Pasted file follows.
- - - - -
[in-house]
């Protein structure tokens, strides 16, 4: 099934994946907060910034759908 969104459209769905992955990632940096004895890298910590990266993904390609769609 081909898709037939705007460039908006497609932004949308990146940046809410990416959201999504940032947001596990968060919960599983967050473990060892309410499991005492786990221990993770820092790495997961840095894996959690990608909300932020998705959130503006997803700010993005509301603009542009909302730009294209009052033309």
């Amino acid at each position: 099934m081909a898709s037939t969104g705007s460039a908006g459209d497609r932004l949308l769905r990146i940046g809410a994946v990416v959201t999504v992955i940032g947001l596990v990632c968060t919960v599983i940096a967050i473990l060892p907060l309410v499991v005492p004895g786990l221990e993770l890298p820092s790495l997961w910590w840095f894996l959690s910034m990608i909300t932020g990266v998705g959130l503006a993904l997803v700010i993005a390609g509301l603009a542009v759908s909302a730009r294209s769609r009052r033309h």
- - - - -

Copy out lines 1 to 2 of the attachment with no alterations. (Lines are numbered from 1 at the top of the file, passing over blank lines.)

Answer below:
[in-house]
């Protein structure tokens, strides 16, 4: 099934994946907060910034759908 969104459209769905992955990632940096004895890298910590990266993904390609769609 081909898709037939705007460039908006497609932004949308990146940046809410990416959201999504940032947001596990968060919960599983967050473990060892309410499991005492786990221990993770820092790495997961840095894996959690990608909300932020998705959130503006997803700010993005509301603009542009909302730009294209009052033309």